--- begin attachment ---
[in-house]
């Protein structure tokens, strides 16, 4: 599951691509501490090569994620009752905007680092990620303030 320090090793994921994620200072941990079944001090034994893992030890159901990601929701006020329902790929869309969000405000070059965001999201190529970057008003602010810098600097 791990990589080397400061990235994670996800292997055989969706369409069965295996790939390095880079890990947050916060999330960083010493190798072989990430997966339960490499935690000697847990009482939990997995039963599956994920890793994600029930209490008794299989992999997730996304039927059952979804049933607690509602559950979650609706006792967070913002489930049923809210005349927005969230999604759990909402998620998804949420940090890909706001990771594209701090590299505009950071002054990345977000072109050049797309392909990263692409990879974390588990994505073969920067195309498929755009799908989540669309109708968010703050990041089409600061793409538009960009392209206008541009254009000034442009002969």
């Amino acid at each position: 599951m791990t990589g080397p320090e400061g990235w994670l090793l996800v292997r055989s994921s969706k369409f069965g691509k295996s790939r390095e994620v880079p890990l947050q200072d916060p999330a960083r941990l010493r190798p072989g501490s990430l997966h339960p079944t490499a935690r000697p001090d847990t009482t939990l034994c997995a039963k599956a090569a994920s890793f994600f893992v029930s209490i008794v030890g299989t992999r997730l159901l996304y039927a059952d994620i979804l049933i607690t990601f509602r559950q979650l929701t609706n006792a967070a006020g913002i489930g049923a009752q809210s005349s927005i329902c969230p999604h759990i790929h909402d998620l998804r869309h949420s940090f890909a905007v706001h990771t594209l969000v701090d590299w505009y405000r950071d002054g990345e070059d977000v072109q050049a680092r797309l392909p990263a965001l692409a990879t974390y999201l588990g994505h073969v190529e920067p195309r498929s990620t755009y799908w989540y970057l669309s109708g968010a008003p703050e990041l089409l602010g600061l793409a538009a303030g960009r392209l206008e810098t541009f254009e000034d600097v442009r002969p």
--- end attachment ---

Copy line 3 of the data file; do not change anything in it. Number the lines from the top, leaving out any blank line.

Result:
């Amino acid at each position: 599951m791990t990589g080397p320090e400061g990235w994670l090793l996800v292997r055989s994921s969706k369409f069965g691509k295996s790939r390095e994620v880079p890990l947050q200072d916060p999330a960083r941990l010493r190798p072989g501490s990430l997966h339960p079944t490499a935690r000697p001090d847990t009482t939990l034994c997995a039963k599956a090569a994920s890793f994600f893992v029930s209490i008794v030890g299989t992999r997730l159901l996304y039927a059952d994620i979804l049933i607690t990601f509602r559950q979650l929701t609706n006792a967070a006020g913002i489930g049923a009752q809210s005349s927005i329902c969230p999604h759990i790929h909402d998620l998804r869309h949420s940090f890909a905007v706001h990771t594209l969000v701090d590299w505009y405000r950071d002054g990345e070059d977000v072109q050049a680092r797309l392909p990263a965001l692409a990879t974390y999201l588990g994505h073969v190529e920067p195309r498929s990620t755009y799908w989540y970057l669309s109708g968010a008003p703050e990041l089409l602010g600061l793409a538009a303030g960009r392209l206008e810098t541009f254009e000034d600097v442009r002969p």